A recurring challenge for brain pathologists is to diagnose whether a brain malignancy is a primary tumor or a metastasis from some other tissue. The accurate diagnosis of brain malignancies is essential for selection of proper treatment. MicroRNAs are a class of small non-coding RNA species that regulate gene expression; many exhibit tissue-specific expression and are misregulated in cancer. Using microRNA expression profiling, we found that hsa-miR-92b and hsa-miR-9/hsa-miR-9* are over-expressed, specifically in brain primary tumors, as compared to primary tumors from other tissues and their metastases to the brain. By considering the expression of only these two microRNAs, it is possible to distinguish between primary and metastatic brain tumors with very high accuracy. These microRNAs thus represent excellent biomarkers for brain primary tumors. Previous reports have found that hsa-miR-92b and hsa-miR-9/hsa-miR-9* are expressed more strongly in developing neurons and brain than in adult brain. Thus, their specific over-expression in brain primary tumors supports a functional role for these microRNAs or a link between neuronal stem cells and brain tumorigenesis.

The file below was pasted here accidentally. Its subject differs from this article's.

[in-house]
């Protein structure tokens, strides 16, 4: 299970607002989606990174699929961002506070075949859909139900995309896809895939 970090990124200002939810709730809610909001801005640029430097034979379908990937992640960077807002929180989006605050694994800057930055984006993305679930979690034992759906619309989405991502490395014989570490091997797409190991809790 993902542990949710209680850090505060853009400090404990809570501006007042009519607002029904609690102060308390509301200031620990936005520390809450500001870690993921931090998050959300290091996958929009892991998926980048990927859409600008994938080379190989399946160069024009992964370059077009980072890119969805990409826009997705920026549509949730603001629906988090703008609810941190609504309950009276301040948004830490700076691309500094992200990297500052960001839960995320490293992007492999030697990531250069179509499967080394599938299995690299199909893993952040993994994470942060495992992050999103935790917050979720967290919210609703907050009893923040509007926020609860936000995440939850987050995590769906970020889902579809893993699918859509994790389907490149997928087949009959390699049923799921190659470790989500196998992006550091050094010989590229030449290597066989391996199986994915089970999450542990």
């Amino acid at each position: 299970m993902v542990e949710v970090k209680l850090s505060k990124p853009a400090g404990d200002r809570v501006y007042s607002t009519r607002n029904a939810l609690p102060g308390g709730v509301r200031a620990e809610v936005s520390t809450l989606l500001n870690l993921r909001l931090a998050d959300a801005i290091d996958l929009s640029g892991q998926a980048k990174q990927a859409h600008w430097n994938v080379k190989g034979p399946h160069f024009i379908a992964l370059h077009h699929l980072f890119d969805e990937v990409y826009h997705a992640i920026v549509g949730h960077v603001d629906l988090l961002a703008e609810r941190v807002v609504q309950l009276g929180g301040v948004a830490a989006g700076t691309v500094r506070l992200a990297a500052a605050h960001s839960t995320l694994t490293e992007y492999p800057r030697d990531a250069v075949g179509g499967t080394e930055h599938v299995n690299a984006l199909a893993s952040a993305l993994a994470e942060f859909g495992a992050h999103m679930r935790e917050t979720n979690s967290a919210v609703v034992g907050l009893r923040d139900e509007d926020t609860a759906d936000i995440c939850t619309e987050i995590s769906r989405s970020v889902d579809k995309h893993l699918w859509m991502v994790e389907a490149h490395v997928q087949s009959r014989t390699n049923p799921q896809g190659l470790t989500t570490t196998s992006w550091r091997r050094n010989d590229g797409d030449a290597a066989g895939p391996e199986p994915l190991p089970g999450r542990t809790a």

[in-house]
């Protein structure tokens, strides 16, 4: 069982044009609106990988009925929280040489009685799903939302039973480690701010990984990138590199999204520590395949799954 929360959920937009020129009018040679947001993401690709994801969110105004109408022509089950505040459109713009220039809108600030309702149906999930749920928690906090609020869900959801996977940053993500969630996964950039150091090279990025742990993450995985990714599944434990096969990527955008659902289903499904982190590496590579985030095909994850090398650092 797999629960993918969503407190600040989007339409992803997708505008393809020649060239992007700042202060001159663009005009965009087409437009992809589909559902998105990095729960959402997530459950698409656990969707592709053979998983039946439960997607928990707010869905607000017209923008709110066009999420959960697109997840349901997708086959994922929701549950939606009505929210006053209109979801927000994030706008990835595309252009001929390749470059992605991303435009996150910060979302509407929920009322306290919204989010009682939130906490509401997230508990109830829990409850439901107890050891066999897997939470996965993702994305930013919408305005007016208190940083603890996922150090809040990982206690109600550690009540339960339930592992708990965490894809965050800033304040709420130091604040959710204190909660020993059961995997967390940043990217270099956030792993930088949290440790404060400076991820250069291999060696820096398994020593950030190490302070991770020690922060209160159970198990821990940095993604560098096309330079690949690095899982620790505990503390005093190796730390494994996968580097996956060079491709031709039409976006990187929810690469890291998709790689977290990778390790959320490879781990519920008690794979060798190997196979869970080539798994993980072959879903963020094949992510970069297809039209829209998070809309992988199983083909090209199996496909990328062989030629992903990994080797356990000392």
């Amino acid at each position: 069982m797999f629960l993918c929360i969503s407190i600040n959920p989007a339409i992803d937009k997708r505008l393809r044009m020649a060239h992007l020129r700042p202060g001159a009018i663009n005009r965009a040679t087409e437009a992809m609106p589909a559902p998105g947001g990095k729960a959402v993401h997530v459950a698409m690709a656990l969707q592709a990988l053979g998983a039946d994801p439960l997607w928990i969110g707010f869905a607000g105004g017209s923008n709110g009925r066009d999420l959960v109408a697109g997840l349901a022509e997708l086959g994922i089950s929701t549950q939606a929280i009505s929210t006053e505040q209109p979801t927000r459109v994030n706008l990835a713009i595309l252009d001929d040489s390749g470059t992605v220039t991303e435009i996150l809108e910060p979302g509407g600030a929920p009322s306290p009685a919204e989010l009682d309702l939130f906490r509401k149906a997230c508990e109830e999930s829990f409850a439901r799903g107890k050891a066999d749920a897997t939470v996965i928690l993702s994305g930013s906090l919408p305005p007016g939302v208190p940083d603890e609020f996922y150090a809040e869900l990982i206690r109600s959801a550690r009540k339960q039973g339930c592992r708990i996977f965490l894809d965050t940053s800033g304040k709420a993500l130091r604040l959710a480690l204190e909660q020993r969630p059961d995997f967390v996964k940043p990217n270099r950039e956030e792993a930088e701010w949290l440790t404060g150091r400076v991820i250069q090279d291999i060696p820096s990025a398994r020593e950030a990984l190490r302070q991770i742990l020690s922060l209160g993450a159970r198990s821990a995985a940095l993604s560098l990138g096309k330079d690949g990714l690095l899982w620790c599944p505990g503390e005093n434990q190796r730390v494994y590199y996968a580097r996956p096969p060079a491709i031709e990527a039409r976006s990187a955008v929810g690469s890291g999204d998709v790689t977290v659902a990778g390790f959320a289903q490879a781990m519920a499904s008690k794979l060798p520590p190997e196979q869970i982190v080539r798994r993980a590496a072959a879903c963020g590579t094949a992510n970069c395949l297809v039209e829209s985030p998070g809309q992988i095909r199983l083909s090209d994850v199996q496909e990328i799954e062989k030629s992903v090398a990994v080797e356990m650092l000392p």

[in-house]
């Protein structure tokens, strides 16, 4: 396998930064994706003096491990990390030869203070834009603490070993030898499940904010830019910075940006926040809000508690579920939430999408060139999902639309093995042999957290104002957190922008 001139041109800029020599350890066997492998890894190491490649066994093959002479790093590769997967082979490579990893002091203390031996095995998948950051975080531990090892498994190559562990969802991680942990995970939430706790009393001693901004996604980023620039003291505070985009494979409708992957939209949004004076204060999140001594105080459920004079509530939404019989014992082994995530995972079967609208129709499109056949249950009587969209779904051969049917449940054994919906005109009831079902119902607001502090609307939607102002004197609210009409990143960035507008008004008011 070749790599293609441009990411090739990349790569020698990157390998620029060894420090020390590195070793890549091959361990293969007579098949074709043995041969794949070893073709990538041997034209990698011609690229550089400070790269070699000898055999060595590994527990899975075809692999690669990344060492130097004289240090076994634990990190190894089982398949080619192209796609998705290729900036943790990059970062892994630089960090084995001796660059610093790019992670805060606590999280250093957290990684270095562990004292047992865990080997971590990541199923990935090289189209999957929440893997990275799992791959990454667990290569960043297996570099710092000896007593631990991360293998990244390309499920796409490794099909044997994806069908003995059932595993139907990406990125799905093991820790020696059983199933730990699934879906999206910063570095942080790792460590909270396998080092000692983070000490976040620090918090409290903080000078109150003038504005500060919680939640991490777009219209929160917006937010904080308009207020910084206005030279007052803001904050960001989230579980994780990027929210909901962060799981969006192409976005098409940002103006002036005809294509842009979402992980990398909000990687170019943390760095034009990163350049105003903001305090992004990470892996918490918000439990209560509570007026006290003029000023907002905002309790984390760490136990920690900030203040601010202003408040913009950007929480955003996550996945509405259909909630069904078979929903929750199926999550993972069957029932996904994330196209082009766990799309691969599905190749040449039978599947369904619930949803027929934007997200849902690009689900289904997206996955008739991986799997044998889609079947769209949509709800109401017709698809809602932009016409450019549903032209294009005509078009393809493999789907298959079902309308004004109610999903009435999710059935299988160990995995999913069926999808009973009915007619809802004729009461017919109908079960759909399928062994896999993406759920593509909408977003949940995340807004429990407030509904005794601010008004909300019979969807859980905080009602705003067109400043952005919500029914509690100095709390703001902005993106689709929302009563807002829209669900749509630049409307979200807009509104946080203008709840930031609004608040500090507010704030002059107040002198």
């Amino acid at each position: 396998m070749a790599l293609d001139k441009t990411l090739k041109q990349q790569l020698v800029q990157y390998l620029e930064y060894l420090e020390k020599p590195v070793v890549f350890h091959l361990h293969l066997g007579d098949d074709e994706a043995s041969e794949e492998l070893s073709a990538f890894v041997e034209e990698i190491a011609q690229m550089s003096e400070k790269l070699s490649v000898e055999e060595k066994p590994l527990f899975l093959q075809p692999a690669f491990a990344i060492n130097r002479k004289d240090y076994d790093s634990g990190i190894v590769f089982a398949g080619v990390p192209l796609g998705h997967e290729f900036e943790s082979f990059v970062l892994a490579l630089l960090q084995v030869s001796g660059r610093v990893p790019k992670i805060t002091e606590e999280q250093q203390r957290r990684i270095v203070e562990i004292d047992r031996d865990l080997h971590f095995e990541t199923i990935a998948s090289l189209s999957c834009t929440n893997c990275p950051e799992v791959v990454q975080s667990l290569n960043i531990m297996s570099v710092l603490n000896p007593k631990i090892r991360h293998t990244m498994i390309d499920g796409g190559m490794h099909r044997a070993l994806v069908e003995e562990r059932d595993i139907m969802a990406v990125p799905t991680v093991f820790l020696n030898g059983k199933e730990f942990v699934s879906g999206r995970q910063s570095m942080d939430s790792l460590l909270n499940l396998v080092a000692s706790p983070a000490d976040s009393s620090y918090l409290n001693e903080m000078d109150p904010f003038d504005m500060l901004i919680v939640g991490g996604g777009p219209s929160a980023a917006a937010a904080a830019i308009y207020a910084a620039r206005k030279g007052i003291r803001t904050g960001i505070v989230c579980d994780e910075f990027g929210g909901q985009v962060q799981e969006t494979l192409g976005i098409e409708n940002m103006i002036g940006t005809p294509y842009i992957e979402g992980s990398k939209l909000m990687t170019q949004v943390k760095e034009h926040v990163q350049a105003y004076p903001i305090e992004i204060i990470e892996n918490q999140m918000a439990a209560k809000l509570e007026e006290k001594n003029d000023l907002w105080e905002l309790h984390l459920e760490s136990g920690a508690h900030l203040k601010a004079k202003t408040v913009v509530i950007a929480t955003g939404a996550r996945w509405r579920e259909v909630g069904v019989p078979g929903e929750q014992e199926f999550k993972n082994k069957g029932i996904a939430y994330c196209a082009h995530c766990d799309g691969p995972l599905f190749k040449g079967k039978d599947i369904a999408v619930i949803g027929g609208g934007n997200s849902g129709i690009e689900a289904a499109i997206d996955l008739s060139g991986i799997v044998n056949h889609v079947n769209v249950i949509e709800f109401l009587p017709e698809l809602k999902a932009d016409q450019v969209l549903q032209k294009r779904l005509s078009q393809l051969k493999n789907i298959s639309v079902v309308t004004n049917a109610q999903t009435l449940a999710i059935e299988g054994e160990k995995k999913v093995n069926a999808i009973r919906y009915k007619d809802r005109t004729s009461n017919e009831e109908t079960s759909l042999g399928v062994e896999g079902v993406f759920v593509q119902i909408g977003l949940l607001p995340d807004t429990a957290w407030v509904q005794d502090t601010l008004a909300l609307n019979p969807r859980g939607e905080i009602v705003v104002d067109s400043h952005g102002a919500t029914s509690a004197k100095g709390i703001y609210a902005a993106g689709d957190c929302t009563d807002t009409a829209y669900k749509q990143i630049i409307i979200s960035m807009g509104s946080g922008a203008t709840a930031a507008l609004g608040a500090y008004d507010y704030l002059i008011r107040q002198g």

A current effort of cancer research is to discover biomarkers that can improve cancer diagnosis in a clinical setting. Specifically, the pathological characterization of brain malignancies remains a diagnostic challenge. Despite the advent of various high throughput genomic-level technologies, which allow multiple DNA sequences, mRNAs or proteins to be evaluated simultaneously and systematically, these have had little impact on clinical procedures. Recently, however, there has been a paradigm shift in our understanding of genome expression, with the realization that there exists a class of small non-coding RNA species, known as microRNAs (miRNAs or miRs), which have critical functions in many biological processes (27). Although the total number of microRNAs remains controversial (2, 3, 18) and the roles of specific microRNAs are only beginning to be defined, high throughput microRNA expression analyses indicate that these species represent promising candidates for clinical tumor cell markers (6).